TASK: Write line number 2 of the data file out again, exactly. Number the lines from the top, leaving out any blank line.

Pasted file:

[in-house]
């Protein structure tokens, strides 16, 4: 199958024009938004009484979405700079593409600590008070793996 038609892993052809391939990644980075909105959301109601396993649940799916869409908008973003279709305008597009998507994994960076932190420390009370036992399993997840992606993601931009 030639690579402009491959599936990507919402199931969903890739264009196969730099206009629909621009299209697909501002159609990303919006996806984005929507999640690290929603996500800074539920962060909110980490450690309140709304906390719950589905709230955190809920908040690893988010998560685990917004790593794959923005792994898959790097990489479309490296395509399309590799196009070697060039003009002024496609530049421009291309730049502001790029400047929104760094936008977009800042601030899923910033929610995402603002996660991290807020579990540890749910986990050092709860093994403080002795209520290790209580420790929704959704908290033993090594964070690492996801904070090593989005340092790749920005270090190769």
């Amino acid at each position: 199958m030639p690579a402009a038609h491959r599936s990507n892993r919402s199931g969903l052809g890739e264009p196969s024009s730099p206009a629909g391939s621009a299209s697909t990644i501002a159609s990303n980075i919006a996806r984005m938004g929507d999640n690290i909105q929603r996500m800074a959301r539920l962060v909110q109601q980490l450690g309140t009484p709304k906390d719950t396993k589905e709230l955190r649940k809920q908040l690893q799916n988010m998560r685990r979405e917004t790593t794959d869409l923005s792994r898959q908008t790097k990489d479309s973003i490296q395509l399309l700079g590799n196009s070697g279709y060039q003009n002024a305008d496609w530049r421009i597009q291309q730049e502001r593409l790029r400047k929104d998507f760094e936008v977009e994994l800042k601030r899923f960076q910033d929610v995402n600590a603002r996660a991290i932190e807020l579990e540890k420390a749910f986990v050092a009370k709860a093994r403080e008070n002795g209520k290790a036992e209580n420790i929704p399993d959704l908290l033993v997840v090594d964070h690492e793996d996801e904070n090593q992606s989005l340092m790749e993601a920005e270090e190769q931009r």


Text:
């Protein structure tokens, strides 16, 4: 199958024009938004009484979405700079593409600590008070793996 038609892993052809391939990644980075909105959301109601396993649940799916869409908008973003279709305008597009998507994994960076932190420390009370036992399993997840992606993601931009 030639690579402009491959599936990507919402199931969903890739264009196969730099206009629909621009299209697909501002159609990303919006996806984005929507999640690290929603996500800074539920962060909110980490450690309140709304906390719950589905709230955190809920908040690893988010998560685990917004790593794959923005792994898959790097990489479309490296395509399309590799196009070697060039003009002024496609530049421009291309730049502001790029400047929104760094936008977009800042601030899923910033929610995402603002996660991290807020579990540890749910986990050092709860093994403080002795209520290790209580420790929704959704908290033993090594964070690492996801904070090593989005340092790749920005270090190769």